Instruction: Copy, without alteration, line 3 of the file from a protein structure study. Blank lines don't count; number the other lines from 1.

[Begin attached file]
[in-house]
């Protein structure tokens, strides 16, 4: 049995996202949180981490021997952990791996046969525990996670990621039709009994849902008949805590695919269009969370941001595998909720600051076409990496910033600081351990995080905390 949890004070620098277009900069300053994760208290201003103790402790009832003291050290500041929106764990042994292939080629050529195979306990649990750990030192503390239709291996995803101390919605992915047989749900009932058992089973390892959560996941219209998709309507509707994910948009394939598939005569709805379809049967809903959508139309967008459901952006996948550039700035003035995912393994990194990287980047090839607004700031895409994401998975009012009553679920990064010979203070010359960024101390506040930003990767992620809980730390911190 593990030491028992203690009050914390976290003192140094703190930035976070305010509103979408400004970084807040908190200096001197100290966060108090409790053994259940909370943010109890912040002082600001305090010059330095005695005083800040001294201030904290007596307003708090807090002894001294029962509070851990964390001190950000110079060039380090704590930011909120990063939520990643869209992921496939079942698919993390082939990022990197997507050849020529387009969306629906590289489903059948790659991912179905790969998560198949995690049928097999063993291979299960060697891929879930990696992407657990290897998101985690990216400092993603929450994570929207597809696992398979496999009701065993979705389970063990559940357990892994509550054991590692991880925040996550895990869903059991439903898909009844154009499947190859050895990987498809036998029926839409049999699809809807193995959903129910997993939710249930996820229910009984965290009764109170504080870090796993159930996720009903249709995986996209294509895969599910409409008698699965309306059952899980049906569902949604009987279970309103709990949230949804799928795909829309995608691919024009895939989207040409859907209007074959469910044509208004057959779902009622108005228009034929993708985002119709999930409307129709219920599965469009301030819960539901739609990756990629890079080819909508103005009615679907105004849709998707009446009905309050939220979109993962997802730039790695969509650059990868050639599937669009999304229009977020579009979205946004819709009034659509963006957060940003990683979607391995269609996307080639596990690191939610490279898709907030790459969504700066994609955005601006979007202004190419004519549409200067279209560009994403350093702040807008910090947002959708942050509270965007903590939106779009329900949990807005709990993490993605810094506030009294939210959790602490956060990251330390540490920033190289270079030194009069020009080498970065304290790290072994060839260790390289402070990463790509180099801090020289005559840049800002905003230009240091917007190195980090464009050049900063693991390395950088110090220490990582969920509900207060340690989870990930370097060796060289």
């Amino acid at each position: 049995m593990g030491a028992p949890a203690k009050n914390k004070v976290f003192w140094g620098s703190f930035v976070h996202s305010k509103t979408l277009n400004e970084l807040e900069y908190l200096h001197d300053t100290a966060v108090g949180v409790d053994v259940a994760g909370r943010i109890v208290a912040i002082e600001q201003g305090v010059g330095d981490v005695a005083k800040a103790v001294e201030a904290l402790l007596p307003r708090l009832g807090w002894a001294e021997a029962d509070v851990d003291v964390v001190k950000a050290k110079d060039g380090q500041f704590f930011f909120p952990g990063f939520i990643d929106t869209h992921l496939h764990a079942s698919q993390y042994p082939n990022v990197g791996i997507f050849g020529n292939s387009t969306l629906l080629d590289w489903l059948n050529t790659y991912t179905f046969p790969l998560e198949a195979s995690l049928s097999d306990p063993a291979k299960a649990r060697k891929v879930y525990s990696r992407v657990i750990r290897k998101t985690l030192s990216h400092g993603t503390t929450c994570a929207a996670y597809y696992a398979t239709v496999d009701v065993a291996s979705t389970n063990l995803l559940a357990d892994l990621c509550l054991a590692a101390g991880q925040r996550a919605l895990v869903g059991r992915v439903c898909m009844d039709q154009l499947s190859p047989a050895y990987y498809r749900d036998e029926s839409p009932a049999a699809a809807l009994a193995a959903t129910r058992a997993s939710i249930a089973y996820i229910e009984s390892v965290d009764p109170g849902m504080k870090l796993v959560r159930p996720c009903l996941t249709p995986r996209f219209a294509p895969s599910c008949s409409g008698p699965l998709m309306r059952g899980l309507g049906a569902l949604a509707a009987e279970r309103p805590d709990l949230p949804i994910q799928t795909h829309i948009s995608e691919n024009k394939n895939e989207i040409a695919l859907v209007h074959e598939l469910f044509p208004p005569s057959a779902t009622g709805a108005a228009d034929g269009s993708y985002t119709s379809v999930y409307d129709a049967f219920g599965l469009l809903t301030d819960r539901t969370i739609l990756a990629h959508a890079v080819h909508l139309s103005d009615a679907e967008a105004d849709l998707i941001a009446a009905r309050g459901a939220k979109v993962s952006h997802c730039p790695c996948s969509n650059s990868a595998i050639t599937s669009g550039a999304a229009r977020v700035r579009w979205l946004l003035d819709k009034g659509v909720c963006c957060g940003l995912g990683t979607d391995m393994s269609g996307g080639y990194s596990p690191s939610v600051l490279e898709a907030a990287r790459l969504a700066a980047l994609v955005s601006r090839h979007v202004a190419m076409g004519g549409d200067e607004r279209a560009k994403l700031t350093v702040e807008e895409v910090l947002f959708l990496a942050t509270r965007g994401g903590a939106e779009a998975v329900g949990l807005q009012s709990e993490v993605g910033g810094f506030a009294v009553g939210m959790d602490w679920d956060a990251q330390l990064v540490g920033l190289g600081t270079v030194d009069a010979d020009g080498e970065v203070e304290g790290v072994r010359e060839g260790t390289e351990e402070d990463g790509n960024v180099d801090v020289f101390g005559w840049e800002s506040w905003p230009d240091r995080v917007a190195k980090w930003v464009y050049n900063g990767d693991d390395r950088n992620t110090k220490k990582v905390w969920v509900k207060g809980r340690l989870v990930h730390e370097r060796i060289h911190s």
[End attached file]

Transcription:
């Amino acid at each position: 049995m593990g030491a028992p949890a203690k009050n914390k004070v976290f003192w140094g620098s703190f930035v976070h996202s305010k509103t979408l277009n400004e970084l807040e900069y908190l200096h001197d300053t100290a966060v108090g949180v409790d053994v259940a994760g909370r943010i109890v208290a912040i002082e600001q201003g305090v010059g330095d981490v005695a005083k800040a103790v001294e201030a904290l402790l007596p307003r708090l009832g807090w002894a001294e021997a029962d509070v851990d003291v964390v001190k950000a050290k110079d060039g380090q500041f704590f930011f909120p952990g990063f939520i990643d929106t869209h992921l496939h764990a079942s698919q993390y042994p082939n990022v990197g791996i997507f050849g020529n292939s387009t969306l629906l080629d590289w489903l059948n050529t790659y991912t179905f046969p790969l998560e198949a195979s995690l049928s097999d306990p063993a291979k299960a649990r060697k891929v879930y525990s990696r992407v657990i750990r290897k998101t985690l030192s990216h400092g993603t503390t929450c994570a929207a996670y597809y696992a398979t239709v496999d009701v065993a291996s979705t389970n063990l995803l559940a357990d892994l990621c509550l054991a590692a101390g991880q925040r996550a919605l895990v869903g059991r992915v439903c898909m009844d039709q154009l499947s190859p047989a050895y990987y498809r749900d036998e029926s839409p009932a049999a699809a809807l009994a193995a959903t129910r058992a997993s939710i249930a089973y996820i229910e009984s390892v965290d009764p109170g849902m504080k870090l796993v959560r159930p996720c009903l996941t249709p995986r996209f219209a294509p895969s599910c008949s409409g008698p699965l998709m309306r059952g899980l309507g049906a569902l949604a509707a009987e279970r309103p805590d709990l949230p949804i994910q799928t795909h829309i948009s995608e691919n024009k394939n895939e989207i040409a695919l859907v209007h074959e598939l469910f044509p208004p005569s057959a779902t009622g709805a108005a228009d034929g269009s993708y985002t119709s379809v999930y409307d129709a049967f219920g599965l469009l809903t301030d819960r539901t969370i739609l990756a990629h959508a890079v080819h909508l139309s103005d009615a679907e967008a105004d849709l998707i941001a009446a009905r309050g459901a939220k979109v993962s952006h997802c730039p790695c996948s969509n650059s990868a595998i050639t599937s669009g550039a999304a229009r977020v700035r579009w979205l946004l003035d819709k009034g659509v909720c963006c957060g940003l995912g990683t979607d391995m393994s269609g996307g080639y990194s596990p690191s939610v600051l490279e898709a907030a990287r790459l969504a700066a980047l994609v955005s601006r090839h979007v202004a190419m076409g004519g549409d200067e607004r279209a560009k994403l700031t350093v702040e807008e895409v910090l947002f959708l990496a942050t509270r965007g994401g903590a939106e779009a998975v329900g949990l807005q009012s709990e993490v993605g910033g810094f506030a009294v009553g939210m959790d602490w679920d956060a990251q330390l990064v540490g920033l190289g600081t270079v030194d009069a010979d020009g080498e970065v203070e304290g790290v072994r010359e060839g260790t390289e351990e402070d990463g790509n960024v180099d801090v020289f101390g005559w840049e800002s506040w905003p230009d240091r995080v917007a190195k980090w930003v464009y050049n900063g990767d693991d390395r950088n992620t110090k220490k990582v905390w969920v509900k207060g809980r340690l989870v990930h730390e370097r060796i060289h911190s």